FREMINVILLE, Christophe-Paulin de La Poix, chevalier de (1787-1848). View de l'Isle de Goree, prise du Mouillage. May 8th, 1822
Single sheet (8 2/8 x 11 inches), laid down on heavier stock, a fine and detailed original watercolour view of the Island of Goree off the coast of Senegal in West Africa (edges frayed, some worming to lower margin).
Provenance: Sotheby's 30th June, 1983, lot 463
Christophe Paulin Chevalier de las Poix de Freminiville, sailor and naturalist began his career on the seas in 1801, inspired by the voyages of Captain James Cook, which he is reputed to have read for the first time at the age of 8. Rising steadily through the ranks he became a captain in 1830. During his many years at sea Freminiville was involved in several scientific expeditions; one of the earliest this voyage to the Artic in 1819. Between the years 1822 and 1823 he sailed with the Frigate "La Nereide" to the coast of west Africa. "La Nereide" departed the anchorage of the island of Goree on the morning of the 6th of May, 1822. Between 1823-1829 he sailed along the Central and Southern American coastline, and as on all his voyages, drawing coastal profiles and views, and specimens of exotic creatures, some of which were named in his honour, including a number of marine species, but most notably the Eagle Ray (Myliobatis Fremonvillei).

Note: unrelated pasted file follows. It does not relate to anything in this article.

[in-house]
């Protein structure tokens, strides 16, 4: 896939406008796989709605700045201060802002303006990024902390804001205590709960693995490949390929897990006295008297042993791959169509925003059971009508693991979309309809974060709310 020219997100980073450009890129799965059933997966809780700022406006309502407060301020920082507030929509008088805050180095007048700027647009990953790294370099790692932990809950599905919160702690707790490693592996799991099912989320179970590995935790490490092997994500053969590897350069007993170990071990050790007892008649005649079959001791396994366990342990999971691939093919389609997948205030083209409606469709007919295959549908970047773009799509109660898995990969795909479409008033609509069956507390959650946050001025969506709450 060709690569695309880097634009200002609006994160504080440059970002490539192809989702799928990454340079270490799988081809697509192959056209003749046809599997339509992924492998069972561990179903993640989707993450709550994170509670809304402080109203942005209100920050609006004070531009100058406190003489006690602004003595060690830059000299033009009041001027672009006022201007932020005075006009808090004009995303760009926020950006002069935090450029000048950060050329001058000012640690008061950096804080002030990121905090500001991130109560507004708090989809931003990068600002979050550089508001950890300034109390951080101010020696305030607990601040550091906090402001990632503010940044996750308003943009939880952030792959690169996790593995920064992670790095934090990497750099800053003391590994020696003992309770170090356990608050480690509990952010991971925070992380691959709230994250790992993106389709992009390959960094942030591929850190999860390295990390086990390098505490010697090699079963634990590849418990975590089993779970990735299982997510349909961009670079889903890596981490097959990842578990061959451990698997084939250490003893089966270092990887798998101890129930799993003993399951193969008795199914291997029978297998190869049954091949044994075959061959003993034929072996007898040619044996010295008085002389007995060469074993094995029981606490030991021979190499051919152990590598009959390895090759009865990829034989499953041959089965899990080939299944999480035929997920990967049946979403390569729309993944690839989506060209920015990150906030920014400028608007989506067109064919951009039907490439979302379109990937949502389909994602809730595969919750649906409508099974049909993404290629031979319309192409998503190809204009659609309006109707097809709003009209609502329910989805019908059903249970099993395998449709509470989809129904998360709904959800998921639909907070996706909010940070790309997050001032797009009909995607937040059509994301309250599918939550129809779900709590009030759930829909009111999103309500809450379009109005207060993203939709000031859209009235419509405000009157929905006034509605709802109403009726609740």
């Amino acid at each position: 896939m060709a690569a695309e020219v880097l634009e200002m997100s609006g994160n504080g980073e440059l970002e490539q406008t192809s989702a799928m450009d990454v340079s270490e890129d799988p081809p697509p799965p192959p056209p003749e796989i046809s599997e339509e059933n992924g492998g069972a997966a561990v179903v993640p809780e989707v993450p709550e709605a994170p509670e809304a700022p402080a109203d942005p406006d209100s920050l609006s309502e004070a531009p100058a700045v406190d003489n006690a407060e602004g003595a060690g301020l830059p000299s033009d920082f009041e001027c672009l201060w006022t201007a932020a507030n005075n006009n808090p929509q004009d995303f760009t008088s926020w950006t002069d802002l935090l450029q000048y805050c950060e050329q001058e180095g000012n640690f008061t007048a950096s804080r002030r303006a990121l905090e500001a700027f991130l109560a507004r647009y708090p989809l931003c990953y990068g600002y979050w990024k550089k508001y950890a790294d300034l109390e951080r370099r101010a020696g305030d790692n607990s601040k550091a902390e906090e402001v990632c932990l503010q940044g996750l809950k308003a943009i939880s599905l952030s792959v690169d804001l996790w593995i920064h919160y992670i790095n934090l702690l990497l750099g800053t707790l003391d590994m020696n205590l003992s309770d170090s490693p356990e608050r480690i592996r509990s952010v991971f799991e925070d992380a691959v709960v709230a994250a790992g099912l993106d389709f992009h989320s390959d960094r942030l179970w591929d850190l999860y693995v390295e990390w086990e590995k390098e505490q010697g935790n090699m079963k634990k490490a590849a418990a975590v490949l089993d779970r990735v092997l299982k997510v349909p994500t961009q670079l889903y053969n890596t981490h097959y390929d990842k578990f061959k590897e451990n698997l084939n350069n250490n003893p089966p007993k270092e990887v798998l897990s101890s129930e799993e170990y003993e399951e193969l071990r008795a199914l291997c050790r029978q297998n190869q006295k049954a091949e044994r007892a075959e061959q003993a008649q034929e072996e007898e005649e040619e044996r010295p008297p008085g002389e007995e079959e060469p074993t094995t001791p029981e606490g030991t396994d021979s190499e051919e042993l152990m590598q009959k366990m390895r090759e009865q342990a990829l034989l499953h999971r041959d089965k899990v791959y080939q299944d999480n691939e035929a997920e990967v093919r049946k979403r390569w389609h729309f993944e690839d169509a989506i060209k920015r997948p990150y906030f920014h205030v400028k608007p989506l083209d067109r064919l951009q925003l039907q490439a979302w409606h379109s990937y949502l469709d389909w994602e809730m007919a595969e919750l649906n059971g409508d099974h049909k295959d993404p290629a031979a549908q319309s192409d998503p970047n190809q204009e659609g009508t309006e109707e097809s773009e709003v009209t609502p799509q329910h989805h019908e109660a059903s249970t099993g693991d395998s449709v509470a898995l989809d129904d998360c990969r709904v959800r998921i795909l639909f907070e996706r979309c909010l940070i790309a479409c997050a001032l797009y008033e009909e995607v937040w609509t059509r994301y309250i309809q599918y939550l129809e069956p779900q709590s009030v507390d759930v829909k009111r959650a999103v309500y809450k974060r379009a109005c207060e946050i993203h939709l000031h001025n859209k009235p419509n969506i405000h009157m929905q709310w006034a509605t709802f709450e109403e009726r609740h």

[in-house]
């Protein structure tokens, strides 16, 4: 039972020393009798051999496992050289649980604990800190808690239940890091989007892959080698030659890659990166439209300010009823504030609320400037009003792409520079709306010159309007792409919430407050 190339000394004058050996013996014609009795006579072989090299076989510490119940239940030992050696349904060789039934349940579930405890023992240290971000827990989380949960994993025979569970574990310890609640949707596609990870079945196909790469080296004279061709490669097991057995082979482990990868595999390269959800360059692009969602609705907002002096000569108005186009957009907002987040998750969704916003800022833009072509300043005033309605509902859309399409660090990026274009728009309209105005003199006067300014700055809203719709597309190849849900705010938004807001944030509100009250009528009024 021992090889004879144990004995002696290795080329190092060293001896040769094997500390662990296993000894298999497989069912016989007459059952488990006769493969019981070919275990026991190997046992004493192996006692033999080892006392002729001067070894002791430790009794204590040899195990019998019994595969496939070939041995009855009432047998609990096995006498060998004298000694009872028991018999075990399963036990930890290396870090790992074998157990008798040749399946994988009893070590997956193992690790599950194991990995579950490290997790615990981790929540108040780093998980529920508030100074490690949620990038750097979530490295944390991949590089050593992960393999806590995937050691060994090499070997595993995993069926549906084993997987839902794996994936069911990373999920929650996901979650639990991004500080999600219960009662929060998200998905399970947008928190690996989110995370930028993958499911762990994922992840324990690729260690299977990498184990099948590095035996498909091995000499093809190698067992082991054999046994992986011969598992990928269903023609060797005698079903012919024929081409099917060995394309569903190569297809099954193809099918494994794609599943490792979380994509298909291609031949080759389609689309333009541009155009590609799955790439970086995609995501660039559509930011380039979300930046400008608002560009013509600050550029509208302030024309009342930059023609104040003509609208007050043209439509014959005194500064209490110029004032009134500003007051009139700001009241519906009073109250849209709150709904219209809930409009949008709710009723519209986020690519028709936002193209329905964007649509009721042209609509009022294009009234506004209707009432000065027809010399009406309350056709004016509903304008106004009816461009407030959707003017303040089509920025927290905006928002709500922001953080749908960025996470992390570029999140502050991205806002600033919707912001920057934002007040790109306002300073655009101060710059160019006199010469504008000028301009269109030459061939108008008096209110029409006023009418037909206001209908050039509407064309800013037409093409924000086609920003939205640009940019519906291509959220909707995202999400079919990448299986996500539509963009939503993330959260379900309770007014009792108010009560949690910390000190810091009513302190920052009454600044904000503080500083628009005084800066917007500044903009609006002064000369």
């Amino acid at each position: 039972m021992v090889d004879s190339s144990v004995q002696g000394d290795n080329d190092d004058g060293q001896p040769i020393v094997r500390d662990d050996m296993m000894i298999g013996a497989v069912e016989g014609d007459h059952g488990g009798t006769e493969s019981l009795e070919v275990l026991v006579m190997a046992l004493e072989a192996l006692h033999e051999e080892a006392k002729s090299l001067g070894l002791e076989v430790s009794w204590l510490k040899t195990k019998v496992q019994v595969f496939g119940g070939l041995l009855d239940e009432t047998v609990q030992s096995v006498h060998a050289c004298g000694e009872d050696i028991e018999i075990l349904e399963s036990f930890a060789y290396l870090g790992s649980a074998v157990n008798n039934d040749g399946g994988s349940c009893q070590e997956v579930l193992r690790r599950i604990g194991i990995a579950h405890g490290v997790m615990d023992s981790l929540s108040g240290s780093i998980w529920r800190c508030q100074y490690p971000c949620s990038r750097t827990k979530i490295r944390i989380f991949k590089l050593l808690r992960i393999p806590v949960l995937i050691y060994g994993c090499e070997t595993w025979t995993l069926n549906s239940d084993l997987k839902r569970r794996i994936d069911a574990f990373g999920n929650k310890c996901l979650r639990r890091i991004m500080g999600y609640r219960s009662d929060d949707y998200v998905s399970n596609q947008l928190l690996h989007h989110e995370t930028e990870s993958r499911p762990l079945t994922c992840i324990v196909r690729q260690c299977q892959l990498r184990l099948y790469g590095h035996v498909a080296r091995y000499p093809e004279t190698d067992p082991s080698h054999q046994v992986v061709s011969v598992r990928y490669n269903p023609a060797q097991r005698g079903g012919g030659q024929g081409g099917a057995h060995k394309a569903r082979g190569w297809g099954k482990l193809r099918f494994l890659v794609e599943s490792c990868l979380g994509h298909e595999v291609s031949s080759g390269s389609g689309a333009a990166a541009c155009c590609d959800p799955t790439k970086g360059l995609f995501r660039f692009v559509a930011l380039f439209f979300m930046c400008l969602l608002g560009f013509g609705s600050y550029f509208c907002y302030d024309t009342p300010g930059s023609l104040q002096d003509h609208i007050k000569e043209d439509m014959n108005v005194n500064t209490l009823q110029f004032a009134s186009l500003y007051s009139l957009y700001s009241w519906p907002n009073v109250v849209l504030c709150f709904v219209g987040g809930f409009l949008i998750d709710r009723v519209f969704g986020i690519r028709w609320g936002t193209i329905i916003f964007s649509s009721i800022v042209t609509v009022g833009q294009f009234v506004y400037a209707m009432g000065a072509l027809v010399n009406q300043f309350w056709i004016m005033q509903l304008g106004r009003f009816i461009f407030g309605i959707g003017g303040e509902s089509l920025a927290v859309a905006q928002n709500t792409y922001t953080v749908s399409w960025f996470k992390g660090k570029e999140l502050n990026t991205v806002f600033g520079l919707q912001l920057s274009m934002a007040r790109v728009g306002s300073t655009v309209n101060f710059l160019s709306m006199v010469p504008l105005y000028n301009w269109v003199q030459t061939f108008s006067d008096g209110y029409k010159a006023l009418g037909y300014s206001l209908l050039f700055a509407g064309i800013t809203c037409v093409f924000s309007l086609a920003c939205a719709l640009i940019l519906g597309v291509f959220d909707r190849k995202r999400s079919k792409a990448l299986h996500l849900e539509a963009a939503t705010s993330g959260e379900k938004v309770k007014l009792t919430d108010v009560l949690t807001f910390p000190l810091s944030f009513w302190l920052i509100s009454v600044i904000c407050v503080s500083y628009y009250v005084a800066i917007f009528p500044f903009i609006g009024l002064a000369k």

The island of Gorée was one of the first places in Africa to be settled by Europeans, as the Portuguese settled on the island in 1444. It was captured by the United Netherlands in 1588, then the Portuguese again, and again the Dutch. They named it after the Dutch island of Goeree, before the British took it over under Robert Holmes in 1664. After the French gained control in 1677, the island remained continuously French until 1960.